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Slug71
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Re: USN Begins Process to Select New Jet Trainer/T-45 Replacement

Sun May 17, 2020 6:55 pm

rfields5421 wrote:
Ozair wrote:
I don't think inter-service rivalry will play a part here either, a decent number of USAF pilots do portions of their flight training with the Navy and a portion of Navy aircrew do their training with the USAF.


It is not so much a rivalry as different goals.

In the past USAF has seen the weight and structural components necessary to sustain FCLP and carrier operations as 'wasted' on an Air Force aircraft.


I doubt (and dont think anyone was suggesting) USN mods would be ported over to the AF frames.


VSMUT wrote:
Slug71 wrote:
The T-7 probably has a good chance here too. While it would require some modification for carrier ops, increased production and commonality will benefit both services with reduced costs.
Boeing could probably just scale down some parts from the Hornet too.


Doesn't the T-7s tail sit a bit low and far out to the rear?

What other types would be up for consideration? A Hawk T2/T-45 based offering from BAe perhaps? M-346?


Doesn't appear to be,

Image

Image
 
SuperiorPilotMe
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Re: USN Begins Process to Select New Jet Trainer/T-45 Replacement

Mon May 18, 2020 12:06 am

Slug71 wrote:
The T-7 probably has a good chance here too. While it would require some modification for carrier ops, increased production and commonality will benefit both services with reduced costs.
Boeing could probably just scale down some parts from the Hornet too.


I agree - except for the modifications for carrier landings. I think a standard T-7A will fit the bill with no carrier trap equipment because, well, I'll put it on here right now that I'll be willing to entertain a number of embarrassing bets from you guys if I turn out to be wrong.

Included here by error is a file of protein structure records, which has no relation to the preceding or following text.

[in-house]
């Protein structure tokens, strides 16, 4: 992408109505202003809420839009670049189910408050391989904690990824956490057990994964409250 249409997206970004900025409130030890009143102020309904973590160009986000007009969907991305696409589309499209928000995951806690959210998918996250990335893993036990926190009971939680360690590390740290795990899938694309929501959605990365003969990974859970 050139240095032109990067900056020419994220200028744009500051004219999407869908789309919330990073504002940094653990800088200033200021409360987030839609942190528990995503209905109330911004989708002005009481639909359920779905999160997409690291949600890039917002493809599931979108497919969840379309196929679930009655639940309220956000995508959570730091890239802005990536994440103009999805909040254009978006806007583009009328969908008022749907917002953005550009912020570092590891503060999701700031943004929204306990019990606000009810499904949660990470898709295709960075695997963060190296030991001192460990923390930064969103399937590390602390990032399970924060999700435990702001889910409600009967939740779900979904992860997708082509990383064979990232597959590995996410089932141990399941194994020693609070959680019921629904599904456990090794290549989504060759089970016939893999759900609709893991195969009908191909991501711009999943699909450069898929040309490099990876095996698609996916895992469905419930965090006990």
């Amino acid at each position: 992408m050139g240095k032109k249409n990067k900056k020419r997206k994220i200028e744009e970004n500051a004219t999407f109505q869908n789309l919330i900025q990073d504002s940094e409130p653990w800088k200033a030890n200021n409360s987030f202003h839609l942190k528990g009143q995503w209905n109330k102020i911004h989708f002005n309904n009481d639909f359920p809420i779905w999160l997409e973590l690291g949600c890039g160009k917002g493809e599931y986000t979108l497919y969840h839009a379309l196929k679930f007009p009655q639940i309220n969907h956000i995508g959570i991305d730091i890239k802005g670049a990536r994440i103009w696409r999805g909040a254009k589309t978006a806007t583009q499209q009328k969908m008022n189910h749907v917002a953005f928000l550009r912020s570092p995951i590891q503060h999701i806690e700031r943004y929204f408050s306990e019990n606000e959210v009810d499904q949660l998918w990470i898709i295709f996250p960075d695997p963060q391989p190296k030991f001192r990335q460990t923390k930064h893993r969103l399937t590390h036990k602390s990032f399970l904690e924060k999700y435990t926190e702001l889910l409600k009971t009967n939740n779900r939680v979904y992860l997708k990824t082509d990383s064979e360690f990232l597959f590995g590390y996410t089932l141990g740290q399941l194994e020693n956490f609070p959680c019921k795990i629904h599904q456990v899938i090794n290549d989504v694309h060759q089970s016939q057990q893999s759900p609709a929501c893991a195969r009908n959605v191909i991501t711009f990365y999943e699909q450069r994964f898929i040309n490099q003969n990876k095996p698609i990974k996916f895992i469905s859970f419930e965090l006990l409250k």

My point being, that's how confident I am the new Navy's trainer will have exactly zilch trap equip. It's just not necessary for a trainer. I don't even think the Navy uses the T-45s carrier ops to anywhere near originally envisioned tempo. They don't even have a dedicated training carrier anymore.

par13del wrote:
Well, unless the politicians get involved I do not see the Navy using the Air Force trainer, inter-service rivalry and all that.


Well then I'm not sure how to break the news to you that the Navy uses T-6A Texan IIs then....
Stop the stupids!- Claus Kellerman
 
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Slug71
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Re: USN Begins Process to Select New Jet Trainer/T-45 Replacement

Mon May 18, 2020 4:08 am

SuperiorPilotMe wrote:
Slug71 wrote:
The T-7 probably has a good chance here too. While it would require some modification for carrier ops, increased production and commonality will benefit both services with reduced costs.
Boeing could probably just scale down some parts from the Hornet too.


I agree - except for the modifications for carrier landings. I think a standard T-7A will fit the bill with no carrier trap equipment because, well, I'll put it on here right now that I'll be willing to entertain a number of embarrassing bets from you guys if I turn out to be wrong.